ISSN (Print) - 0012-9976 | ISSN (Online) - 2349-8846

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Of Unlikely Bedfellows

Classical Performance and the Internet

How has the COVID-19 pandemic opened up new opportunities for the production and consumption of Carnatic music in the virtual world?

Last December, I sat in the last row of the Madras Music Academys stately auditorium, marvelling at how little had changed in the 15 years Id been attending the Margazhi (DecemberJanuary) season concerts. Every year, I felt the familiar exhilaration of being able to listen to my favourite performers live, and greeted the same rasikas (audiences) with a deference reserved for the gatekeepers of the arts. While Carnatic music itself is often criticised as being a static art form, it was the listening experience that, for me, remained untouched, too hallowed a practice to allow for much change.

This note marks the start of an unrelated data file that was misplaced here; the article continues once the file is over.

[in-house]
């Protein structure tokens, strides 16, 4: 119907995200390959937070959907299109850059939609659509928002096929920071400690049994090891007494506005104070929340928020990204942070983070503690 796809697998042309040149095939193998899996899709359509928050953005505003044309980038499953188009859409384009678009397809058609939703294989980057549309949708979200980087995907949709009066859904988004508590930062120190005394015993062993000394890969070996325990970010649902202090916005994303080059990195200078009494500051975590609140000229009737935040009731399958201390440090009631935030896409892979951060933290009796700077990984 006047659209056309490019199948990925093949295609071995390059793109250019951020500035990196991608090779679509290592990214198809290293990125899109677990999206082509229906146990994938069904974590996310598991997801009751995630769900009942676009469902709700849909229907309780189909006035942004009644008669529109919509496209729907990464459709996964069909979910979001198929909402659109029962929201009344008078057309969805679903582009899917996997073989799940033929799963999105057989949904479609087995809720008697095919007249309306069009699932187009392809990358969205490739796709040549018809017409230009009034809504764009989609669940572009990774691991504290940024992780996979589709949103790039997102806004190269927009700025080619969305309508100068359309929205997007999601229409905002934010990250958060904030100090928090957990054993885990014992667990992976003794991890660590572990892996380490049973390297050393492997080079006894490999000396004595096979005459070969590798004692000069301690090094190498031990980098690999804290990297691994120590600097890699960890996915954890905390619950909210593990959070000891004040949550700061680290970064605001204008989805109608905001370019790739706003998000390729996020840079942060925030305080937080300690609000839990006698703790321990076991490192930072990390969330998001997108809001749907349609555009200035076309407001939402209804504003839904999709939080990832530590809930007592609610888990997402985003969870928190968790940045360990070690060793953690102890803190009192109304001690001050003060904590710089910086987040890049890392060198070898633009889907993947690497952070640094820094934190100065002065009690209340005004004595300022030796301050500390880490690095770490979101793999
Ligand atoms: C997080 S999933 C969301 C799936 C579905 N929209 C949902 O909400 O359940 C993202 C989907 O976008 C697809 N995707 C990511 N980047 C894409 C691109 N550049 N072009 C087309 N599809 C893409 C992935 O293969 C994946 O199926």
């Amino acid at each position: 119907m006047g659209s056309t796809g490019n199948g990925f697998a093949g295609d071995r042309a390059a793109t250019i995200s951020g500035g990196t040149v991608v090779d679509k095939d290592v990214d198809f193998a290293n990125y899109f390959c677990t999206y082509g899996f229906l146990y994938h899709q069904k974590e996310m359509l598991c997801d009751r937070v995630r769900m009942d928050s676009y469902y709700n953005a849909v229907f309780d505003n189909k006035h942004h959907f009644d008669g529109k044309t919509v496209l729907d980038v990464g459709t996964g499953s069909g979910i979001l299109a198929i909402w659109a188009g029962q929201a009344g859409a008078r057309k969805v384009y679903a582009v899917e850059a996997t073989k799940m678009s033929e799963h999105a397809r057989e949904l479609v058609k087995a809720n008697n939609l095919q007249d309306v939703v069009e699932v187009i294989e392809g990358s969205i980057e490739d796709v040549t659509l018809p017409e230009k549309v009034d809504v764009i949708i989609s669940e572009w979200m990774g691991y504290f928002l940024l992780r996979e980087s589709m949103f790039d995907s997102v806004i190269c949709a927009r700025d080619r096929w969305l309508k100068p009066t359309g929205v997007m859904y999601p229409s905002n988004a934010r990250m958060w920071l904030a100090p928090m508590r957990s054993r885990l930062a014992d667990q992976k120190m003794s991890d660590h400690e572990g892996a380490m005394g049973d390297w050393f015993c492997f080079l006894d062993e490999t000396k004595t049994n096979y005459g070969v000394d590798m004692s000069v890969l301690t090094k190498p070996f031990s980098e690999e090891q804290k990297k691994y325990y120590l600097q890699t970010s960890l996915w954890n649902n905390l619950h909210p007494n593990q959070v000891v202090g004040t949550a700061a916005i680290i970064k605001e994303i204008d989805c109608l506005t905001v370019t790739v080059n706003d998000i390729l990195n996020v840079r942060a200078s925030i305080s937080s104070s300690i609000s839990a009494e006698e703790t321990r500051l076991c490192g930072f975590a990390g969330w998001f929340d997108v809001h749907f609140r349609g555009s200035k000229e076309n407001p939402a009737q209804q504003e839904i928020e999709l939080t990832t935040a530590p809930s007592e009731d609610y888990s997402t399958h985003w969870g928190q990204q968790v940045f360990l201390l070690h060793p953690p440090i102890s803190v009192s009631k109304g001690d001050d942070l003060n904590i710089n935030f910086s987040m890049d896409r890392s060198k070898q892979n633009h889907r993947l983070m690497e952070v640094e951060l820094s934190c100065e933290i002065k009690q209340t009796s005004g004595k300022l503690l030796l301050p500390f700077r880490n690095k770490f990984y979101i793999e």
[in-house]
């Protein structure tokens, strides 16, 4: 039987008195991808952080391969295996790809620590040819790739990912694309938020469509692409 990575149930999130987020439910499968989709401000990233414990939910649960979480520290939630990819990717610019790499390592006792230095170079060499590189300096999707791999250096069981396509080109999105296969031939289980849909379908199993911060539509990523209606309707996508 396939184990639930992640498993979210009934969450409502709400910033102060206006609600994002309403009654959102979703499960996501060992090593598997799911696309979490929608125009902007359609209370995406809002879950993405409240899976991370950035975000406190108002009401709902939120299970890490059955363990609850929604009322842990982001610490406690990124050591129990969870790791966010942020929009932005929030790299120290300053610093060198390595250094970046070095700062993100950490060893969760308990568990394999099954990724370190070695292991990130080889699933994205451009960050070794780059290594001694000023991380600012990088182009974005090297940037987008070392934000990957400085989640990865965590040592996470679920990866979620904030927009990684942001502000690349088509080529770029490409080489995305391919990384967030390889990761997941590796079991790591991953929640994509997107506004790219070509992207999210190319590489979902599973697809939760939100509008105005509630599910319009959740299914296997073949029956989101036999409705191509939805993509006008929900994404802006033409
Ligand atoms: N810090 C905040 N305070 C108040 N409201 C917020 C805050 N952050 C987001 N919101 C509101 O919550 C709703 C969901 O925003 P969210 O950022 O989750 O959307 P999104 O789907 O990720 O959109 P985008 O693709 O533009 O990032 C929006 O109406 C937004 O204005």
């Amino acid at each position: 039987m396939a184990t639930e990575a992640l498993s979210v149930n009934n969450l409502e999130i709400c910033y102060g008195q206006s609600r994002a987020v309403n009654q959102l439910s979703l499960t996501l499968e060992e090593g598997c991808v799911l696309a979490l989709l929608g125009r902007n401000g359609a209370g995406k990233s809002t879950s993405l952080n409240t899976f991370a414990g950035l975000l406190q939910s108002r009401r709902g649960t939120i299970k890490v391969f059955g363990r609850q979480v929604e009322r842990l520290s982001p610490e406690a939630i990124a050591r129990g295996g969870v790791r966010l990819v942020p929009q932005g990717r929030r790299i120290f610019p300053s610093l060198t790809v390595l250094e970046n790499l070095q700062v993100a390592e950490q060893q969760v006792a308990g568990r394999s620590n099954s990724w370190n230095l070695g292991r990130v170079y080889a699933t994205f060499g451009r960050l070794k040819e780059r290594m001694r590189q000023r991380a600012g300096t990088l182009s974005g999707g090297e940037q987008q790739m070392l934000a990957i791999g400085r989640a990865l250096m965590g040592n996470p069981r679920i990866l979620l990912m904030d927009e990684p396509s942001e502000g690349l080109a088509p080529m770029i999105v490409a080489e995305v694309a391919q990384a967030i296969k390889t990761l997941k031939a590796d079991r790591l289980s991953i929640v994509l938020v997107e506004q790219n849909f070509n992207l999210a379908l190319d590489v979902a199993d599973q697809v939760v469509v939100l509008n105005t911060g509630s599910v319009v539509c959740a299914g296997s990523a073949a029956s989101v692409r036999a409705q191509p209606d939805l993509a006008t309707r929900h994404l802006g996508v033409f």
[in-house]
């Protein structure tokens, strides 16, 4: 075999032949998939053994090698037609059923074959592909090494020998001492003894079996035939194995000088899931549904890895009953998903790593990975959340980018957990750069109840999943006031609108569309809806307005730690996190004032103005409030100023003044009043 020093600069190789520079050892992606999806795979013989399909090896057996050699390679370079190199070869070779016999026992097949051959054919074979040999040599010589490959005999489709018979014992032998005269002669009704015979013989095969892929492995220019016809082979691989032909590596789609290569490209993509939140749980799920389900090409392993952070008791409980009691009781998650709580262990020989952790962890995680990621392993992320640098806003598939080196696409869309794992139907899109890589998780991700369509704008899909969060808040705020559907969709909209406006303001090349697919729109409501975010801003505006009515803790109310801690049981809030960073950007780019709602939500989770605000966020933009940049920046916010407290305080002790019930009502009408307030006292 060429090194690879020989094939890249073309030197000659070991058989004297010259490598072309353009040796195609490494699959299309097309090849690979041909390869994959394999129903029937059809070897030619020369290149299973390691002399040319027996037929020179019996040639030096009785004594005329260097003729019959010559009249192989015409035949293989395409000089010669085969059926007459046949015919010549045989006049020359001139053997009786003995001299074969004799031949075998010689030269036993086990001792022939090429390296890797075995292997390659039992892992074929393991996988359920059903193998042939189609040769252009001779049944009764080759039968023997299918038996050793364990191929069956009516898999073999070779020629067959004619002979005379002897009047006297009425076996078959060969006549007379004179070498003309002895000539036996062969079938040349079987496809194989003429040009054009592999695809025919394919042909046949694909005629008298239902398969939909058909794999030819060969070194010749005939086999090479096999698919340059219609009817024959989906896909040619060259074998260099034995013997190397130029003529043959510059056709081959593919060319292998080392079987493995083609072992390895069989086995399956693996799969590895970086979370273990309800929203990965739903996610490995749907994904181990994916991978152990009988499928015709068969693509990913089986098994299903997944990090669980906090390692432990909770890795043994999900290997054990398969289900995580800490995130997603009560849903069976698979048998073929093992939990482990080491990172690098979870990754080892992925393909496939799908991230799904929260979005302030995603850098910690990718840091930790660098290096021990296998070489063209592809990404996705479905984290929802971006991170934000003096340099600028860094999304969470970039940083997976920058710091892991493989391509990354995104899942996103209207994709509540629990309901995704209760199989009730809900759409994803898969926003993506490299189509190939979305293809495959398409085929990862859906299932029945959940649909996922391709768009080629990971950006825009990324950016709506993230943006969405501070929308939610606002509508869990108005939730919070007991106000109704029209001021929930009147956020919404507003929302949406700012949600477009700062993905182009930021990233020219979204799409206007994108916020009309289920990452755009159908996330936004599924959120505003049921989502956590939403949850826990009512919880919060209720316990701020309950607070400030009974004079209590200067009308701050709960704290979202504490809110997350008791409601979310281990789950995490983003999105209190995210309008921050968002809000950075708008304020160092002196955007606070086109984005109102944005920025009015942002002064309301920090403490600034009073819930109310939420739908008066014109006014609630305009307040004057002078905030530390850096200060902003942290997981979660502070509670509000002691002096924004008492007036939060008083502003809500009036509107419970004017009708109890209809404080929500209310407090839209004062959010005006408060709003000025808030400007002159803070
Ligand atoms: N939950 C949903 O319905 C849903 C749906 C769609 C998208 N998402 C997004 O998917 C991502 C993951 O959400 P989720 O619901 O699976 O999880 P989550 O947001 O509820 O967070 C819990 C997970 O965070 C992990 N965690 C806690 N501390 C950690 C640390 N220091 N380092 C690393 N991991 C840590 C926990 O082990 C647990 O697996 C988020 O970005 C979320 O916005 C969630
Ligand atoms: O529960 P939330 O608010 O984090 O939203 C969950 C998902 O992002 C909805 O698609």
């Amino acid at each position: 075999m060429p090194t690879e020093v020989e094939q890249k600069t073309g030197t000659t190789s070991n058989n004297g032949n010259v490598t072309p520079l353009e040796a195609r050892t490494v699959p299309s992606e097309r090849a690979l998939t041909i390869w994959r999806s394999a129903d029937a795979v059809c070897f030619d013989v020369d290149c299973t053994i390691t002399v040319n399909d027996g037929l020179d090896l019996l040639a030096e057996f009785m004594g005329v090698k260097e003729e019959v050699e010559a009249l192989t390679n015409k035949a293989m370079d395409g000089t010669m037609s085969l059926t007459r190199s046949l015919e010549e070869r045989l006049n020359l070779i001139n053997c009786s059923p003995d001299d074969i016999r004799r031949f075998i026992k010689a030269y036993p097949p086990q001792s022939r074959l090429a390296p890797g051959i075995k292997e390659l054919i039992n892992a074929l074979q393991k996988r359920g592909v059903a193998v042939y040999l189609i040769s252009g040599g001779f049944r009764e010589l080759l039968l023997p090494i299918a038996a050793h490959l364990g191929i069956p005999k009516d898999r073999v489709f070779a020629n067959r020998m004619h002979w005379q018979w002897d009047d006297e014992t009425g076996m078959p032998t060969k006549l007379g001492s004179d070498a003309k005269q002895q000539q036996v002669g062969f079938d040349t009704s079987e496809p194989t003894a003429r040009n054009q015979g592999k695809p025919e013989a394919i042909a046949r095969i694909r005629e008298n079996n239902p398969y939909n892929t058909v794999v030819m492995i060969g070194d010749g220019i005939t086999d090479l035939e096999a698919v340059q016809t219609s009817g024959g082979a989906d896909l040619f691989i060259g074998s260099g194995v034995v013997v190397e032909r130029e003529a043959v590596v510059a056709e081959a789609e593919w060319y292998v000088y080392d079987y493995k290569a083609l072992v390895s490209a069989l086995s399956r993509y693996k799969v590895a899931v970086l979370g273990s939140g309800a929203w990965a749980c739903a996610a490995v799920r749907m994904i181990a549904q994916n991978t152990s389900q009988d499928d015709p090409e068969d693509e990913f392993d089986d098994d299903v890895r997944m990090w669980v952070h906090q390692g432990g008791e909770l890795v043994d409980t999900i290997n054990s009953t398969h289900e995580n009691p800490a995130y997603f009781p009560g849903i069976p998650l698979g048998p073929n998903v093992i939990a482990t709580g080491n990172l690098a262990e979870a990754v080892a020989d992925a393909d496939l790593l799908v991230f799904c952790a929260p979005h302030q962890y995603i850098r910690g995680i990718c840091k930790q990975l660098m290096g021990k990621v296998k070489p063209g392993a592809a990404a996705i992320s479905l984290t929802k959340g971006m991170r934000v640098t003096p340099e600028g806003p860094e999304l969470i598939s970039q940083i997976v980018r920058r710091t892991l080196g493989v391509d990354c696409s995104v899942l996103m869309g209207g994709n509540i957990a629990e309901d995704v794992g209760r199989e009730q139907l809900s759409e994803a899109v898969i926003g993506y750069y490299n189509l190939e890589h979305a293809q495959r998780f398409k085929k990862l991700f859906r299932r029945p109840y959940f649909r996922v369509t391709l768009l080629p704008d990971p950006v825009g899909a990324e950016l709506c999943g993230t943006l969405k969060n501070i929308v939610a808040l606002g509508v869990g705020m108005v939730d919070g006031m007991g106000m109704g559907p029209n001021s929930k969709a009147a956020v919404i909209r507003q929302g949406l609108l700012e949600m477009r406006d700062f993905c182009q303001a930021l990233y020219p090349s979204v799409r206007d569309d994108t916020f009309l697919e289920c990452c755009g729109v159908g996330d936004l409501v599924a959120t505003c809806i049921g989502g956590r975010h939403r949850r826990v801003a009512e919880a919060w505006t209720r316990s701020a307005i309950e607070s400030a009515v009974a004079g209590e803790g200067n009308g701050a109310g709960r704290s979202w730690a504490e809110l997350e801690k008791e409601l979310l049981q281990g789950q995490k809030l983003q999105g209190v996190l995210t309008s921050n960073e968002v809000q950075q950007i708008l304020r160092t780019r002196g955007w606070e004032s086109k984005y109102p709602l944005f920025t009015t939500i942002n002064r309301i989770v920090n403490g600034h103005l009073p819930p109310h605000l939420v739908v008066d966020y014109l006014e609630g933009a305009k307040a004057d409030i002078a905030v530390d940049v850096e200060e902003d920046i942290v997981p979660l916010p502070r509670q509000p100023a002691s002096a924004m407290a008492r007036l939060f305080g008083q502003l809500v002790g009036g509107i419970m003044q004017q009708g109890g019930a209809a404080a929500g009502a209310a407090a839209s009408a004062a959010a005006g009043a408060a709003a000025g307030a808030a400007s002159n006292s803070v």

Exactly seven months later, the future of this years Margazhi season is shrouded in uncertainty. Hit by a pandemic that refuses to abate, it seems unlikely that the festivalwith its thousands of concerts across scores of halls big and smallwill continue in its traditional avatar. Very early on in the pandemic, the Western world stepped up to the plate. By March, major orchestras like the London Symphony Orchestra began broadcasting full-length performances from their archives; others like the Budapest Festival Orchestra ensemble began live-streaming concerts filmed during the lockdown; and individual artistes like cellist Yo-Yo Ma and pianist Igor Levit shared home concerts on social media. In India too, Carnatic musicians streamed home concerts on an almost daily basis, both from personal social media accounts and using cultural platforms that curated presentations and advertised them online. It became quickly evident that the pandemicand the swift adoption and exploitation of the online platformhad opened up several new opportunities for the production, curation and consumption of classical music.

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Published On : 13th Jan, 2024

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